acetone, the N,N-dialkyl formamidcs and acetamides,
positions, the resin is ordinarily dissolved in a suitable 25 ethylene carbonate, cyclohexanone, etc., or any other
inert organic solvent for the resin which will not react
organic solvent and maintained in solution at elevated
with the stabilizer employed or the resin itself.
temperatures for prolonged periods of time during the
spinning operation. During these procedures, the color
In accordance with the invention, it has been found
that certain trio-rgano-phosphorus compounds containing
of the hot res-in solution generally undergoes a progressive
yellowing or darkening which undesirably affects the 30 trivalent phosphorus will function as excellent stabilizers
for the resin compositions described herein. More par
initial color of the ?bers ultimately produced. Moreover,
ticularly, the triorgano-phosphorus compounds of this in
a continued gradual development of color in these ?bers
vention can be represented by the general formula:
usually can also be observed upon exposure to light, or
when the ?bers are subsequently subjected to high tem
x
perat-ures ‘as during the ironing or pressing of fabrics pre 35 (I)
pared from the ?bers.
While the initial stages of color development reached
during formation or subsequent treatment of the resin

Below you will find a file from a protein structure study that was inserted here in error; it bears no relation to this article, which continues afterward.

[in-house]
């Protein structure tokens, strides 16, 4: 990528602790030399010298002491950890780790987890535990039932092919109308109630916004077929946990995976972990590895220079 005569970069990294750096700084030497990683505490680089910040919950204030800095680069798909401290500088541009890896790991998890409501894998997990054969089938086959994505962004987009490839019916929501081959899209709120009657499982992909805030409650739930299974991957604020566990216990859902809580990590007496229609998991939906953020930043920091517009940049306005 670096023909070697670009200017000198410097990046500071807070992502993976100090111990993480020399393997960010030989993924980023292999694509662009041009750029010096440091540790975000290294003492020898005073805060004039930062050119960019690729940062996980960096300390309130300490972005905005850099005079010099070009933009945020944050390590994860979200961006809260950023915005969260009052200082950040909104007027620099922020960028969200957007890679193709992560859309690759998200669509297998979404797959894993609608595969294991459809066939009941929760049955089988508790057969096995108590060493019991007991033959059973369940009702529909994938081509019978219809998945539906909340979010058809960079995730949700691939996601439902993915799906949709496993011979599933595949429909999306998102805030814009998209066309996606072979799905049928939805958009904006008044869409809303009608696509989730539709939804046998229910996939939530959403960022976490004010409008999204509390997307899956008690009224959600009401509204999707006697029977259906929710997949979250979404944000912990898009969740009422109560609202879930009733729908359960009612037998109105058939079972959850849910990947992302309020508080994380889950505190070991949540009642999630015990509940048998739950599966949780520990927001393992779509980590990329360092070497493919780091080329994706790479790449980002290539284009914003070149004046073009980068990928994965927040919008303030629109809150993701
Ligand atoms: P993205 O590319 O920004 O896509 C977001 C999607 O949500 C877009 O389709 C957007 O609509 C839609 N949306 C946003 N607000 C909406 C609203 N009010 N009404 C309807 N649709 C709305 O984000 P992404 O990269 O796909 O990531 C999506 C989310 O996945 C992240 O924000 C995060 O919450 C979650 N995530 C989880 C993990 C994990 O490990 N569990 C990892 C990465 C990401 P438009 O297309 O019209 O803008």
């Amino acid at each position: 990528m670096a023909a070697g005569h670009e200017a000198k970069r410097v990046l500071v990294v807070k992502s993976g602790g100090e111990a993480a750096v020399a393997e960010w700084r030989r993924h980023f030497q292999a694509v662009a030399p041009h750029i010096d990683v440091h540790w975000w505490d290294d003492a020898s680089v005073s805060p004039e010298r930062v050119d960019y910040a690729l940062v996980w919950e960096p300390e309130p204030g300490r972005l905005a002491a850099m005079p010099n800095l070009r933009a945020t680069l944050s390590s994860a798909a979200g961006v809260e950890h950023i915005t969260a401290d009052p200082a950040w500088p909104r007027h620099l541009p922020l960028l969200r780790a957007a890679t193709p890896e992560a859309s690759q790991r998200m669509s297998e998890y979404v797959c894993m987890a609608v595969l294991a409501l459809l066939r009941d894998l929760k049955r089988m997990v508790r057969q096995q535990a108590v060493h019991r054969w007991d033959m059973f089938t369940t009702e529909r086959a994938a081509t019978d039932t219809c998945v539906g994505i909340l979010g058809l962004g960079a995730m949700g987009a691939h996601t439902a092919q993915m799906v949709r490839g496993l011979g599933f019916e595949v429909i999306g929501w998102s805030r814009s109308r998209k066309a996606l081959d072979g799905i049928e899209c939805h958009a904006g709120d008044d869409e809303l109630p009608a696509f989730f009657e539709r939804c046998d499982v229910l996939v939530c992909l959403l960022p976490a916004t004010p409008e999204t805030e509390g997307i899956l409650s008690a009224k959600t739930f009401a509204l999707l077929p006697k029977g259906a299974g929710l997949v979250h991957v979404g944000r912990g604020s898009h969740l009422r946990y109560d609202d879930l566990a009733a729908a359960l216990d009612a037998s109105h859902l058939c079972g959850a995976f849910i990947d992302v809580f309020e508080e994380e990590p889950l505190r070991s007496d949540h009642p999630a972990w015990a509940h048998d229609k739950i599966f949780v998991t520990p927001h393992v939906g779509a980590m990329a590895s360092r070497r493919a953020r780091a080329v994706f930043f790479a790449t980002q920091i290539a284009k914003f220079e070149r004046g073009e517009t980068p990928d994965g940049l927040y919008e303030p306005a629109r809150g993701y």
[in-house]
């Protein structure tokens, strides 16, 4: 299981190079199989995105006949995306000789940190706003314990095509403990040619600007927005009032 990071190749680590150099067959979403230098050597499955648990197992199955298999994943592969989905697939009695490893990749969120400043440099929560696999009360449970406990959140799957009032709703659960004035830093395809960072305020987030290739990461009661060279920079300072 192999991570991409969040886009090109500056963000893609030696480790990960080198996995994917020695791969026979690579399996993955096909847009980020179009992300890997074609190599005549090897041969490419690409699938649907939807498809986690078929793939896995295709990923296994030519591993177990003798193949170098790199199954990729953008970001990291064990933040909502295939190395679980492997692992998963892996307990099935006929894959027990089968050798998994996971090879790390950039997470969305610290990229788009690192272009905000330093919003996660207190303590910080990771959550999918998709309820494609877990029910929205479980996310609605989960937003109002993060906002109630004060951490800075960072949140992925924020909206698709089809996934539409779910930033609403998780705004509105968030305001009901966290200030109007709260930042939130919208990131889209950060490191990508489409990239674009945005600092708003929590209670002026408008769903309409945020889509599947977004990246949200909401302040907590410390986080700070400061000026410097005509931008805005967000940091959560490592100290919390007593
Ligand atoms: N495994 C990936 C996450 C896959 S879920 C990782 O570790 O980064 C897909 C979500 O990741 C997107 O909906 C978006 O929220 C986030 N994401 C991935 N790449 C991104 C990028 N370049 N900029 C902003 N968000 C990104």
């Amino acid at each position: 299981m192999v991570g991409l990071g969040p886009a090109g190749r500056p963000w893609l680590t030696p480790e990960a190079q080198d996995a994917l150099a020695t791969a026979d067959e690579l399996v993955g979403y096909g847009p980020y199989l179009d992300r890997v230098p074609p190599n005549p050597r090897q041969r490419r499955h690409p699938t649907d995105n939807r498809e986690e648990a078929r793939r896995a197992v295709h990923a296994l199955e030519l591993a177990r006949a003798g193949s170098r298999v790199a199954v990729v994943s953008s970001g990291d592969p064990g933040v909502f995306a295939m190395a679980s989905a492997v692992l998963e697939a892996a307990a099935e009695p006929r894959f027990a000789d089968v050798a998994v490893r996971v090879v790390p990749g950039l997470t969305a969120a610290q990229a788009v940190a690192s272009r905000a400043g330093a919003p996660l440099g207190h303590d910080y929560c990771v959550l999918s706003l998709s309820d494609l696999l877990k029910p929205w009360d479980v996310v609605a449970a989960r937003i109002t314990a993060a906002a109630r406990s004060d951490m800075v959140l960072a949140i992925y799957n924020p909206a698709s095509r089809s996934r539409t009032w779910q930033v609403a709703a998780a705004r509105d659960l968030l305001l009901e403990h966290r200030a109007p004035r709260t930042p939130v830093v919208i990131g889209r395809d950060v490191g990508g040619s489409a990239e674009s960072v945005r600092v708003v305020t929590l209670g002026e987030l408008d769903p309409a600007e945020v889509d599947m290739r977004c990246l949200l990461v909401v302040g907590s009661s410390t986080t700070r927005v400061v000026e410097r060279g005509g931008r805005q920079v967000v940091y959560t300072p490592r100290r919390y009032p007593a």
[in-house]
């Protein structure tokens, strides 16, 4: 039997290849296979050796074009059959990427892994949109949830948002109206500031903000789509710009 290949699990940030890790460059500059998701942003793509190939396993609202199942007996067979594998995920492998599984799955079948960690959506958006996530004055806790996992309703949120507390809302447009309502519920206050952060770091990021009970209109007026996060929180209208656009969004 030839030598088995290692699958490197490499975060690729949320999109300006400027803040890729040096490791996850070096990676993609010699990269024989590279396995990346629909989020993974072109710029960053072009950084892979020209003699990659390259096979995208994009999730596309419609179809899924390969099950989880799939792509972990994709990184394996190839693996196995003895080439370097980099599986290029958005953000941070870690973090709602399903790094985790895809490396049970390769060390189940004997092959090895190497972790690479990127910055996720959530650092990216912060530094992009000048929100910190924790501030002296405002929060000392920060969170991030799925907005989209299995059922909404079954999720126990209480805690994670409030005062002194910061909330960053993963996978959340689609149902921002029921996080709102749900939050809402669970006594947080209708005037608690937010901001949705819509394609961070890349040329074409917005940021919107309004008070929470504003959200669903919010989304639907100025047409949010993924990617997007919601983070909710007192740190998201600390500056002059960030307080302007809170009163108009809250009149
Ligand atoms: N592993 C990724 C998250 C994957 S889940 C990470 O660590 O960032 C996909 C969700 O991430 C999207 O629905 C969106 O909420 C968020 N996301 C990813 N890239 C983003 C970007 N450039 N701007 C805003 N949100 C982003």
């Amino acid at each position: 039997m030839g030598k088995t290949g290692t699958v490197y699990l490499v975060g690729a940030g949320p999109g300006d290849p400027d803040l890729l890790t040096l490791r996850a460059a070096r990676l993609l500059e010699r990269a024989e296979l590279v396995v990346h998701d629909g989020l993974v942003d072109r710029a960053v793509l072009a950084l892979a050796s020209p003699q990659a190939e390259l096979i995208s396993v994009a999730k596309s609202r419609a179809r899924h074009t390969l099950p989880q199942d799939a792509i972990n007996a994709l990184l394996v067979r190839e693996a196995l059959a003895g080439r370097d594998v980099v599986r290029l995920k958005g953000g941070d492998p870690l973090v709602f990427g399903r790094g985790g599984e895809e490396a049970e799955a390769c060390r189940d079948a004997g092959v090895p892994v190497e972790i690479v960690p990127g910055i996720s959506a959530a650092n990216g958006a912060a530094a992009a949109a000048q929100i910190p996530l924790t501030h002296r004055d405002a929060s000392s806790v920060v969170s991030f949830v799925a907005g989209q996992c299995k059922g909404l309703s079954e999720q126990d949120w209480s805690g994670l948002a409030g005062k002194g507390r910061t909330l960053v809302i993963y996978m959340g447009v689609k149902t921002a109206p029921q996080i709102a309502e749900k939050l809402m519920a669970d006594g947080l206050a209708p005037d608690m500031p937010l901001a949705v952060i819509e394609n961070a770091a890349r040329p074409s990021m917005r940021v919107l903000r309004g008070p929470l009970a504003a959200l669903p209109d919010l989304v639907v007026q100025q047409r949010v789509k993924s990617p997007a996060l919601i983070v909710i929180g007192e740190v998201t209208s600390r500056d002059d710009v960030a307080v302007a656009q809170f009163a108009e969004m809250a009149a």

compositions may not materially detract from some quali
wherein X, X1 and X2 each represents either a hydro
ties of the resin, they ‘frequently are suf?cient to restrict 40 carbyl radical, i.e., a radical containing only carbon and
many uses of the resin. Consequently, continued color
hydrogen atoms, such as alkyl, alkenyl, aryl, alkaryl,
development in the resin compositions becomes increas
aralkyl, cycloalkyl or cycloalkenyl radical, or a hydro
ingly undesirable. It is therefore customary to incor
carbyloxy radical corresponding thereto, such as an
porate in halogen-containing ole?n resin compositions
alkoxy, alkenoxy, aryloxy, alkaryloxy, aralkoxy, cyclo
small amounts of stabilizing materials for the purpose of
alkoxy, or cycloalkenoxy radical, and wherein when one
retarding or inhibiting discoloration.
or more of the radicals represented by either X, X1 or
Heretofore, a considerable number of compounds de
X2 are hydrocarbyloxy radicals, at least one such hydro
signed to function as stabilizers for this purpose have
carbyloxy radical contains an aliphatic carbon atom at
been proposed)’ for example, lead and calcium salts of the
tached to the oxygen atom of the hydrocarbyloxy radical
higher fatty acids, alcoholates of the alkaline earth metals,